• 1
    Nice example. Nitpick: you say none of the projects you've seen or participated had that phenomenon, and then you quickly provide an example of one... Mar 9, 2010 at 22:56
  • This upvote revealed bug (or simply unclear behavior) in SO reputation counting.
    – Roman
    Mar 9, 2010 at 22:59
  • I agree. I really don't want any to have an interface but others are disagreeing.
    – sma
    Mar 9, 2010 at 23:01
  • @Roman: there's a reputation cap of 200/day based on upvotes. Only bounties and accepted answers will be added hereafter. Also see the faq and meta.
    – BalusC
    Mar 9, 2010 at 23:16
  • @BalusC: see this post meta.stackexchange.com/questions/41683/… After some thought I think it's not a but.
    – Roman
    Mar 9, 2010 at 23:27

I can't speak to general practice, but it is hardly just about hiding the implementation.

It's about formalizing the interface as the basis for documentation and contracts.

In abstracting your models out into interfaces, you are creating documentation for service client developers. Depending on your development style, you may or may not already have a formal description of your service (e.g., a WSDL-based description). Interfaces can fill that need.

  • 1
    Actually that somewhat applies to my situation. There are service client developers basing services off of my model objects, so maybe the interface approach isn't a bad thing.
    – sma
    Mar 9, 2010 at 23:18

I think there is an important difference between having interface for service to retrieve the object and the model object itself.

At runtime the service to load a model object can differ based on from where you are requesting the data. But the format and type of data object expected does not change, no matter how you create this object. Therefore model objects which carry the state would not need an interface, but service classes to create and load these model objects needs the interface.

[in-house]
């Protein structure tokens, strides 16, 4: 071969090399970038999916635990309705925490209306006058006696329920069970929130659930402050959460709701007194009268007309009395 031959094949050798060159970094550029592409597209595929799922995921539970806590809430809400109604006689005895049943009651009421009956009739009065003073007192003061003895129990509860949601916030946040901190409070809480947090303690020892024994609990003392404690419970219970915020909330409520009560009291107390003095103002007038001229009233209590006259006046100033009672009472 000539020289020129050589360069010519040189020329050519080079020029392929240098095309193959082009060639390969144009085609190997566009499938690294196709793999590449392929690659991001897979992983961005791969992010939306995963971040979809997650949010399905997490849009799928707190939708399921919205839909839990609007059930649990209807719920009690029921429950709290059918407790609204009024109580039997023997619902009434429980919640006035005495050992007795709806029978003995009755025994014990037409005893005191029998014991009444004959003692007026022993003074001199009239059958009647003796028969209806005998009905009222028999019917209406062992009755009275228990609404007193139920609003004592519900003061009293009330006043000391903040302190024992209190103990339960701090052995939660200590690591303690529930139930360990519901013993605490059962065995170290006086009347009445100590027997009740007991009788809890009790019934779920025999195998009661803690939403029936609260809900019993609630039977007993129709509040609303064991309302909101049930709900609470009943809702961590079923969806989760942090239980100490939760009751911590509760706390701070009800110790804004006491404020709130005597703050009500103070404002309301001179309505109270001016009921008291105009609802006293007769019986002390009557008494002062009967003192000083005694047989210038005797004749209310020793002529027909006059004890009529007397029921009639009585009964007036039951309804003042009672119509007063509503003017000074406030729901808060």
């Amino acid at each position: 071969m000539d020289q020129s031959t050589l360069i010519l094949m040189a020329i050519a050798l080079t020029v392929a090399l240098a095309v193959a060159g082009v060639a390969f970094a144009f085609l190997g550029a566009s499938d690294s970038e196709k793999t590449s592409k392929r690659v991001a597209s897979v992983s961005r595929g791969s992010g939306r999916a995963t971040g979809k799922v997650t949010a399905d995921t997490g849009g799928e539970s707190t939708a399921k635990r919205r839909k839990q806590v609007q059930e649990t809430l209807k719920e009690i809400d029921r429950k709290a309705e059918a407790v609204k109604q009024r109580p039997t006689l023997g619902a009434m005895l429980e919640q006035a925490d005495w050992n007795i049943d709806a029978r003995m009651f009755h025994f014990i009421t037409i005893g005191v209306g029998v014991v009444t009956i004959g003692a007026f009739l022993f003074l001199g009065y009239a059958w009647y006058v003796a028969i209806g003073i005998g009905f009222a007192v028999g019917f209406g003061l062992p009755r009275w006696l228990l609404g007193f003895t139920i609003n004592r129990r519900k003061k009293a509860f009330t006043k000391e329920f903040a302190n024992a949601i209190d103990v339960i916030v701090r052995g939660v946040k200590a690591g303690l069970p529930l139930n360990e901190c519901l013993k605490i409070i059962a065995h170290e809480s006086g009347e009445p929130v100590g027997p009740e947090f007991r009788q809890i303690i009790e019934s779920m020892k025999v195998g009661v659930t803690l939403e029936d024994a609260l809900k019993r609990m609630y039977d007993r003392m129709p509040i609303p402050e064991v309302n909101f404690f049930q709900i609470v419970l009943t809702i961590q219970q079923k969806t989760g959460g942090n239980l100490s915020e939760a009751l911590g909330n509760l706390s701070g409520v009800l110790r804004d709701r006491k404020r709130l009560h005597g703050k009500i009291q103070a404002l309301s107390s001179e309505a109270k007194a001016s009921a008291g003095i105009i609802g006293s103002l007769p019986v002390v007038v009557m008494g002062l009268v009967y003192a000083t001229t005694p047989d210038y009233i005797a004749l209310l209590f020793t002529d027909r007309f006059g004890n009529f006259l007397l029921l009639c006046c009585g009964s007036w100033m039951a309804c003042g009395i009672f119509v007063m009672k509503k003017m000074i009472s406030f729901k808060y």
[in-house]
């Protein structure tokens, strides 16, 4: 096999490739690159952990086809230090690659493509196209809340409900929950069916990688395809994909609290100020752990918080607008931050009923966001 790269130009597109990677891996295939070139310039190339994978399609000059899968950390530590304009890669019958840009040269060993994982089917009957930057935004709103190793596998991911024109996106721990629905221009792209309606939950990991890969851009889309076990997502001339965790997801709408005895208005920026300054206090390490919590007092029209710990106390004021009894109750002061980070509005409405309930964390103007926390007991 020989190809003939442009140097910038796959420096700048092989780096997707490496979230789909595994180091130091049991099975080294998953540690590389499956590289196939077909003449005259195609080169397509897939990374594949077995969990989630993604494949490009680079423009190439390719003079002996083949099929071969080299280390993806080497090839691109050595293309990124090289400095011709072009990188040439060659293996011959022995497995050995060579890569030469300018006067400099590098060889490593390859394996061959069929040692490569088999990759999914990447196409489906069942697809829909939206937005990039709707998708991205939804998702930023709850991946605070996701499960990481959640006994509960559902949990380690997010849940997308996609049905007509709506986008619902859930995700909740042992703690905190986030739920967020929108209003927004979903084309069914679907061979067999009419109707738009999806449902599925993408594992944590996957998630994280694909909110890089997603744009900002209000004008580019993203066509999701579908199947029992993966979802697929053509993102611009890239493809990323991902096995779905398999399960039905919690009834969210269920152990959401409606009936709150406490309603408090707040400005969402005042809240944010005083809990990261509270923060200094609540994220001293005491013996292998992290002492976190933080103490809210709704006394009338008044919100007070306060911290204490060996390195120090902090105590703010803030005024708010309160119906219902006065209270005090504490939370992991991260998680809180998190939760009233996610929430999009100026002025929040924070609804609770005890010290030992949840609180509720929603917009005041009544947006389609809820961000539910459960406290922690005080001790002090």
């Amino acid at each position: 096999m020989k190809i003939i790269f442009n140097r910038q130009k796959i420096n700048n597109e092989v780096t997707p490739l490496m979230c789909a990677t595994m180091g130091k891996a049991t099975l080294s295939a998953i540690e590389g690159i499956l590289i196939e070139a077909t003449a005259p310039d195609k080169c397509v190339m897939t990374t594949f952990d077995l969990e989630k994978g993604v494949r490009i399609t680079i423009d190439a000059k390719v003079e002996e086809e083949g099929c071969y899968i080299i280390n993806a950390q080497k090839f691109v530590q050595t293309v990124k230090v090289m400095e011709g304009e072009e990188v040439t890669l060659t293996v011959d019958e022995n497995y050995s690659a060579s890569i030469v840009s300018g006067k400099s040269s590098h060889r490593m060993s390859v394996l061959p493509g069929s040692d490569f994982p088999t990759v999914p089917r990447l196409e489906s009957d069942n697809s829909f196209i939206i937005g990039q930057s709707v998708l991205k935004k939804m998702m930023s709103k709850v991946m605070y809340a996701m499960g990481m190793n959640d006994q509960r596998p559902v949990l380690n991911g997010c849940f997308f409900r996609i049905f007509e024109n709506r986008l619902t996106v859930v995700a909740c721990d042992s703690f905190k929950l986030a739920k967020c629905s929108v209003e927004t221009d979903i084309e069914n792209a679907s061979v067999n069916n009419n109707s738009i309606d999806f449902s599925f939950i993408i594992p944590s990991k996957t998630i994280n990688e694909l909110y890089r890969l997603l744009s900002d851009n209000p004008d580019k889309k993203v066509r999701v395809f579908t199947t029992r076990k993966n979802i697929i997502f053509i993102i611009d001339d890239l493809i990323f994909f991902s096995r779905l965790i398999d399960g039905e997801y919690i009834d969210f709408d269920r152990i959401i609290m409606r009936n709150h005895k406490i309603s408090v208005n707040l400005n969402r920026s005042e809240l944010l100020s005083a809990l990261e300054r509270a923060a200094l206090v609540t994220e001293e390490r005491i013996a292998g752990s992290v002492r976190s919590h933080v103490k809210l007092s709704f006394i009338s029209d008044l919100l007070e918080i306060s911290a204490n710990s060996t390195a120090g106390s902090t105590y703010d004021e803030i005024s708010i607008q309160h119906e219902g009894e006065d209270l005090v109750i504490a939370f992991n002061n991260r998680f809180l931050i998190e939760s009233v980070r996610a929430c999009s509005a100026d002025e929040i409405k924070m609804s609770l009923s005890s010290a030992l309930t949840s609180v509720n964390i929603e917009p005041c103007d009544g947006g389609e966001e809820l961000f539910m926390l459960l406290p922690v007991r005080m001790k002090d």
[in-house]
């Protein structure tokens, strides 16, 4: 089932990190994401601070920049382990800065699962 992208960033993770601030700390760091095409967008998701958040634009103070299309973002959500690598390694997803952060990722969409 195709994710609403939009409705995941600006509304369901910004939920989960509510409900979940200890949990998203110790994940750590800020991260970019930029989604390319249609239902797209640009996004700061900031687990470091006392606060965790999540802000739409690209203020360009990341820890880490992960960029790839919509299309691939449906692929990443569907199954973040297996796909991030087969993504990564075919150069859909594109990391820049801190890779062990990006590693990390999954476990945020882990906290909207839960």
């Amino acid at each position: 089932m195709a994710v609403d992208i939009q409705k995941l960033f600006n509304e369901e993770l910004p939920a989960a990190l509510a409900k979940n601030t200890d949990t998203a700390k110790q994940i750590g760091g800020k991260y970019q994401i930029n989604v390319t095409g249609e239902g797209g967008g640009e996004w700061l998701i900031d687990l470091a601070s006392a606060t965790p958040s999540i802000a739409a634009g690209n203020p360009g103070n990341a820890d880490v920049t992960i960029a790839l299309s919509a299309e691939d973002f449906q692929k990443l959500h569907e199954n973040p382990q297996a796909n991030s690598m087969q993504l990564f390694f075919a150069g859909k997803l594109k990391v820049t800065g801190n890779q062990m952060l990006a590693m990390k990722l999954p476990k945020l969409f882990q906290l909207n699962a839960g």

The only reason for model objects to have interfaces would make sense if model object is not just a simple bean type of object but object which exposes some kind of behavior as well.


My general view is that I would not create a one-to-one set of interfaces for the domain models, since this does nothing other than duplicate your domain model's class structure. It doesn't add anything useful.

The two cases I can think of immediately where I would consider introducing interfaces is:

  1. an interface describes the contract/behaviour of some set of classes in the domain model, where it is useful to model that behaviour independantly of the classes which implement it
  2. you need to expose your domain model to external clients and want to hide implementation details from them

In other words, add interfaces if they help you describe behaviour or help you hide implementation details from clients. Other reasons might be valid, but those are two that come to mind.

  • Yeah, I completely agree. This actually started out as number 2 where we were exposing the domain model to external clients. That approach has since shifted and now I'm stuck with an interface for every model object. I considered getting rid of it, but wanted to check with the community first.
    – sma
    Mar 11, 2010 at 2:56

Extracting an interface is one of the simplest refactorings; worst case it is a class re-name -> move method. The effort to change your mind, once you've found a reason to do so, is minimal. I have always found that if a decision is easy to change, it reinforces YAGNI and KISS even more. The counter-argument is that it is not much effort to create an interface initially, which is true, but the maintenance adds up over time if the decision is made many times over - often not being used.